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St Joseph is the man!

Many men are struggling with the “father wound” and the effects are visible in many ways. However, they can turn to St Joseph as spiritual father for healing and to find their vocation.

Archbishop Charles Jason Gordon spoke of the strengths of St Joseph during Mass at the Cathedral of the Immaculate Conception on Monday, March 18. The Mass culminated a nine-day Novena to St Joseph leading up to Tuesday’s St Joseph Feast Day (March 19). It was organised by the National Catholic Men’s Ministry and students of Catholic secondary schools attended.

Archbishop Gordon used the image of water in a container to describe the roles of parents: the mother provides the fluid, and the father, the container. When the father, is absent, whether emotionally or physically, the son or daughter lacks the container “strong enough to hold the spiritual stuff”.

This manifests in “an addictive way of living… an inability to have proper boundaries, not being able to relate deeply, not being able to be vulnerable, not being able to love in the ways you know you need to love, not being able to share yourself in vulnerable ways and know that is okay”.

He advised that people turn to St Joseph, as “spiritual father” to get what they haven’t received from their earthly father and for healing.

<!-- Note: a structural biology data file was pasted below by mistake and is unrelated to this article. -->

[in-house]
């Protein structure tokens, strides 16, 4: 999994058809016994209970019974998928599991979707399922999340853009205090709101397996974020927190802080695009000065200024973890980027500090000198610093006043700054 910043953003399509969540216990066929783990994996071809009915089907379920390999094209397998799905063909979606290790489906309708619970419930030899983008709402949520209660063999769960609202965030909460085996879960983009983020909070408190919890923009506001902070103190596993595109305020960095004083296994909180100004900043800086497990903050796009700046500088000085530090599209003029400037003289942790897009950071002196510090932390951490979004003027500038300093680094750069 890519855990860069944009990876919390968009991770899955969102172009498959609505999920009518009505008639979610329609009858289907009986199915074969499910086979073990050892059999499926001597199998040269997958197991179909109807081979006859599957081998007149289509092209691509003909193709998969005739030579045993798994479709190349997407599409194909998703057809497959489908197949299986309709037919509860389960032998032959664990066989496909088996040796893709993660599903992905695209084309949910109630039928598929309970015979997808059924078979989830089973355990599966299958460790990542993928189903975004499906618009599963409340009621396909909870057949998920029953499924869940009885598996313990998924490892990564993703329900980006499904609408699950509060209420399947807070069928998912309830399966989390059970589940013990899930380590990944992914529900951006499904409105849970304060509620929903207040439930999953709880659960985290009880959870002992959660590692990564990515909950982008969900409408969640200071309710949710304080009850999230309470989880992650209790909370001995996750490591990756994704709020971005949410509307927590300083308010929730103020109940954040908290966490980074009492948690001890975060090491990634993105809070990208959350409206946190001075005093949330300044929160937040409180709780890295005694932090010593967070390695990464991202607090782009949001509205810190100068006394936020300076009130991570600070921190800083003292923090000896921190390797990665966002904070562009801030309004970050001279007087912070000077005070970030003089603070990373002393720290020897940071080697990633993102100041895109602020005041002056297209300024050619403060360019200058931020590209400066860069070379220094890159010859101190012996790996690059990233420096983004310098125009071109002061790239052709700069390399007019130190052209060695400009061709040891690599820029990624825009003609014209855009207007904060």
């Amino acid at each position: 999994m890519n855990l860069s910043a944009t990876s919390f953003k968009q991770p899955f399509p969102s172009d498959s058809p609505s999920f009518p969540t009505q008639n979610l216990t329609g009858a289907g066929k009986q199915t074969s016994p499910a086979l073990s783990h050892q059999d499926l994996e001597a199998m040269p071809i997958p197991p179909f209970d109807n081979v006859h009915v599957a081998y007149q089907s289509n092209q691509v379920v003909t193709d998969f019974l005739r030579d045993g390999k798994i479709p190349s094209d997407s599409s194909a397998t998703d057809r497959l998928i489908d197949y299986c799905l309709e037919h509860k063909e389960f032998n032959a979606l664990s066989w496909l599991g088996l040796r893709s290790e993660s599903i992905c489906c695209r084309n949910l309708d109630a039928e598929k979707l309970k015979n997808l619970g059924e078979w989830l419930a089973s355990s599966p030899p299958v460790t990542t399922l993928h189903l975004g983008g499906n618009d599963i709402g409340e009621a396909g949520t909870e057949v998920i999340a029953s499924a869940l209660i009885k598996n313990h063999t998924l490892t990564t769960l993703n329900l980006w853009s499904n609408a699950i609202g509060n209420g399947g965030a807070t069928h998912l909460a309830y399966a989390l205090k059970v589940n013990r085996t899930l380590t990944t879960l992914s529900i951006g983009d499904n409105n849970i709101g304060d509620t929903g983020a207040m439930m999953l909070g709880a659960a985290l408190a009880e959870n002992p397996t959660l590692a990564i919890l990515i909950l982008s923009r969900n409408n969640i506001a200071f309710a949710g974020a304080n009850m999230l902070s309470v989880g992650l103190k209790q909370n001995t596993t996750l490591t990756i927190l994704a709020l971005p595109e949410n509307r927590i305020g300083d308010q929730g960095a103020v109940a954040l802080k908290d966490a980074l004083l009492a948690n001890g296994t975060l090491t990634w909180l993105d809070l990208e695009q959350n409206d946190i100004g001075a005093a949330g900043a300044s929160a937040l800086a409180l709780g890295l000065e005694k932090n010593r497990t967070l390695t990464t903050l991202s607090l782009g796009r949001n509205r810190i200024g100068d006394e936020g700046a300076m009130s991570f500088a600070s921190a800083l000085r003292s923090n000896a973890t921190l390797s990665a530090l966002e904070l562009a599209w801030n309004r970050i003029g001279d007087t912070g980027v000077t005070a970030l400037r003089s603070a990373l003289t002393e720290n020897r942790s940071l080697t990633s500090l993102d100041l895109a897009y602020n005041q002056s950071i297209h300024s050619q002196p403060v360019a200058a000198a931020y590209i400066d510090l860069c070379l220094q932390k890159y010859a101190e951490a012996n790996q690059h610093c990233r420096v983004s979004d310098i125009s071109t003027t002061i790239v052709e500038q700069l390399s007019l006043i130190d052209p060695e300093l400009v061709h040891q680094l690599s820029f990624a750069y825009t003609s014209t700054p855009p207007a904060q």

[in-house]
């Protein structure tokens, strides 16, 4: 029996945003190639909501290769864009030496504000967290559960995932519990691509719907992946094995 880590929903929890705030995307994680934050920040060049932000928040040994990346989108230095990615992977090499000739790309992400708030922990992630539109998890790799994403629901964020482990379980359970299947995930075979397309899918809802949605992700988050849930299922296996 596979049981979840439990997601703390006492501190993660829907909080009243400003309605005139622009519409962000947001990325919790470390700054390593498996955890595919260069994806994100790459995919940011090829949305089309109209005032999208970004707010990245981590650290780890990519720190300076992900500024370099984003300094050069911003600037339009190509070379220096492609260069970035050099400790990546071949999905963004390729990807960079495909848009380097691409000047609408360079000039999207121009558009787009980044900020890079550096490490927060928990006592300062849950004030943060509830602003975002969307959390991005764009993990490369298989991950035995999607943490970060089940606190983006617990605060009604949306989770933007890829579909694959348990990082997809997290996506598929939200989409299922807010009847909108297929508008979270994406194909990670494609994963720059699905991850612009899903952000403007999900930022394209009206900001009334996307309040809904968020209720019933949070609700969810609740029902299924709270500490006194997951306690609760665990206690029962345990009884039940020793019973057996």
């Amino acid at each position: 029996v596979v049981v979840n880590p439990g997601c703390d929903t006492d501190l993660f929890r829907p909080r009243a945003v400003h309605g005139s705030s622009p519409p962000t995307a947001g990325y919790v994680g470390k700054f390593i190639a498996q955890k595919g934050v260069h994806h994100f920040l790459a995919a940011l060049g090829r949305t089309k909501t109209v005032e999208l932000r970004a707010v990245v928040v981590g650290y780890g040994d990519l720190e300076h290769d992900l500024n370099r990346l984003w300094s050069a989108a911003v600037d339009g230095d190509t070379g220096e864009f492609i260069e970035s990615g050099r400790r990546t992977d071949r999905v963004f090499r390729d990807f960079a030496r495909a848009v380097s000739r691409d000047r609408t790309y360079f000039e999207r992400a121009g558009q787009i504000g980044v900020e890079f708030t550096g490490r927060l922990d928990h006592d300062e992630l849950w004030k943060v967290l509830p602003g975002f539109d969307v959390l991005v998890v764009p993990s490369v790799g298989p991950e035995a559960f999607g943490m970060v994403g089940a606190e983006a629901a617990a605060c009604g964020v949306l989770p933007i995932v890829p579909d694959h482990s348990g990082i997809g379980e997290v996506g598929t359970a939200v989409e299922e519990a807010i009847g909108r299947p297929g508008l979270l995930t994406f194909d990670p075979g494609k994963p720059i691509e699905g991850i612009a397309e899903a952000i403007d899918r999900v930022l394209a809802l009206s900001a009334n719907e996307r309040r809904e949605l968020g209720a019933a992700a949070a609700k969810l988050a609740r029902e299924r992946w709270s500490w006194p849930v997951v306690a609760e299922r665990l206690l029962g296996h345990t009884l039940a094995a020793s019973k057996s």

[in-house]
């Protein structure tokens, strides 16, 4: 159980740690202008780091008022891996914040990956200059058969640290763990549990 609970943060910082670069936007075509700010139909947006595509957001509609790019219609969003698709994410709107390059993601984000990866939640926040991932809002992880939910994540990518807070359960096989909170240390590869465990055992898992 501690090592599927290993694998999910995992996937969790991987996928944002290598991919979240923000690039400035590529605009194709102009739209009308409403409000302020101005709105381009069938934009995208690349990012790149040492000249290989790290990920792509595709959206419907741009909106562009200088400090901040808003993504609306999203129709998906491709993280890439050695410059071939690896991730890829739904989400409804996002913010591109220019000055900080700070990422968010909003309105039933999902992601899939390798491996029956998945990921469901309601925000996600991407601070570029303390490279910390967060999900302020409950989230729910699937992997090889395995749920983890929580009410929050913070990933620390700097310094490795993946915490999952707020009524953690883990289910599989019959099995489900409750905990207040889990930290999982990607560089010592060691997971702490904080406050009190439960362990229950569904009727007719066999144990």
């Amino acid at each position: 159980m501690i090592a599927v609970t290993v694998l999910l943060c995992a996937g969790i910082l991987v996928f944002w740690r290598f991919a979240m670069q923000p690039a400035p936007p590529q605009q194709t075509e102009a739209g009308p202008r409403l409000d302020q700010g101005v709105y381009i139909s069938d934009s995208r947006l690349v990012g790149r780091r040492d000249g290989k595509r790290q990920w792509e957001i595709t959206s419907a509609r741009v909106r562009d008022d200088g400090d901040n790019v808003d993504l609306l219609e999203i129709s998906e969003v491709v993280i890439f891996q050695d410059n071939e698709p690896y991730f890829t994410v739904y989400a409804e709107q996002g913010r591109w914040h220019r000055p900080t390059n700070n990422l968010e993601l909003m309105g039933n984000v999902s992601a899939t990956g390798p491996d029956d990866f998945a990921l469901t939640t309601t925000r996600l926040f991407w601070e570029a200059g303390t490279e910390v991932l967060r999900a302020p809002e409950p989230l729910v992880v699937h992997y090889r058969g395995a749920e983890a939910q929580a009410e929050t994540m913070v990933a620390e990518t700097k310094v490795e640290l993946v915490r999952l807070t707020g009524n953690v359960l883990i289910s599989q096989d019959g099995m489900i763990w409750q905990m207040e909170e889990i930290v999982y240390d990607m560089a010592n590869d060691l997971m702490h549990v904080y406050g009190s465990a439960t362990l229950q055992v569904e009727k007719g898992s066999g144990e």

Archbishop Gordon said, “To ask Joseph to be our spiritual father is to recognise that the spirit realm is as real as what we have here, and Joseph is active in our lives here on earth as other fathers are active”.  St Joseph can help guide people to find a mentor whom they can trust and learn from.

St Joseph is also a source of guidance for vocations because in fulfilling the call made to him by God, Mary was able to fulfil her vocation as mother of God and Jesus, as saviour of humanity.

Archbishop Gordon said Joseph has the title ‘Saviour of Jesus Christ’, “because Joseph is the only one who saves Jesus Christ” and does this twice, taking Mary into his home and raising Jesus as his own son and when the Holy family fled to Egypt to avoid Herod killing the child.

He noted that St Joseph, unlike Mary who did not have original sin, was “just like us” and could relate to the struggles of being human. He also was a man who listened to God and what God asked of him: he said ‘yes’.

Underscoring that St Joseph is well placed to offer guidance in vocations, he stated, “Everything you need for your vocation spiritually, Joseph is the man to help you spiritually with it because he is the man who understands the high cost of saying ‘yes’ to God.”

Directing some statements to the male students present, he asked if they were ever asked by God to do something they thought was difficult. He gave examples: standing up for what is right, speaking to their friends about bullying or how they are treating someone, not getting involved in “slack talk”. “Have you ever stood up for what is right and felt the cost of that?” he asked.

St Joseph gives an image of masculinity by being an honourable and chaste man. Speaking to the students, he said every man struggles with chastity at various times and in different ways. St Joseph lived chaste in a love relationship with the Virgin Mary. Their relationship was “far more beautiful than we can imagine on the human level,” the Archbishop said.

St Joseph gave himself completely for the sake of his family. To the married men, he recommended St Joseph as their patron to pray for the graces needed to live this vocation, and to the men considering the priesthood, he simply said, “that is the guy who raised Jesus”.

Deacon Peter Timothy gave thanks after the liturgy and presented Archbishop Gordon with a stole made in Ghana.